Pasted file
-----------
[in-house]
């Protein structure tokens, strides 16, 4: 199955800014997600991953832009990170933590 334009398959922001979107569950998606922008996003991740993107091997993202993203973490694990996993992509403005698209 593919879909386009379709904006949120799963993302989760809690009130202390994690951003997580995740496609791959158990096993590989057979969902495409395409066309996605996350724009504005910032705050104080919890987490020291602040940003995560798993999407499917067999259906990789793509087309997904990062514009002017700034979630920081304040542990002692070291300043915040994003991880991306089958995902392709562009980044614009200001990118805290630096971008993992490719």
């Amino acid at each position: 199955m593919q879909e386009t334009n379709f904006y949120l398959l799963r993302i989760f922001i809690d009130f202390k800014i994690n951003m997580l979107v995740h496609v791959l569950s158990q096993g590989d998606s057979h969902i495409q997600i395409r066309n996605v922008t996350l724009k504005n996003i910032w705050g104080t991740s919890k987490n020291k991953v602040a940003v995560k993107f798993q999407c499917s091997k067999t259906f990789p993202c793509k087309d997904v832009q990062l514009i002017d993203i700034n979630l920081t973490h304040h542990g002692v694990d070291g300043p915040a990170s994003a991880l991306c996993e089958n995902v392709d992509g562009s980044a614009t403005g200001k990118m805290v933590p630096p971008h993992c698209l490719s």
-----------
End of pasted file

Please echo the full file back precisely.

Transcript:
[in-house]
């Protein structure tokens, strides 16, 4: 199955800014997600991953832009990170933590 334009398959922001979107569950998606922008996003991740993107091997993202993203973490694990996993992509403005698209 593919879909386009379709904006949120799963993302989760809690009130202390994690951003997580995740496609791959158990096993590989057979969902495409395409066309996605996350724009504005910032705050104080919890987490020291602040940003995560798993999407499917067999259906990789793509087309997904990062514009002017700034979630920081304040542990002692070291300043915040994003991880991306089958995902392709562009980044614009200001990118805290630096971008993992490719």
């Amino acid at each position: 199955m593919q879909e386009t334009n379709f904006y949120l398959l799963r993302i989760f922001i809690d009130f202390k800014i994690n951003m997580l979107v995740h496609v791959l569950s158990q096993g590989d998606s057979h969902i495409q997600i395409r066309n996605v922008t996350l724009k504005n996003i910032w705050g104080t991740s919890k987490n020291k991953v602040a940003v995560k993107f798993q999407c499917s091997k067999t259906f990789p993202c793509k087309d997904v832009q990062l514009i002017d993203i700034n979630l920081t973490h304040h542990g002692v694990d070291g300043p915040a990170s994003a991880l991306c996993e089958n995902v392709d992509g562009s980044a614009t403005g200001k990118m805290v933590p630096p971008h993992c698209l490719s």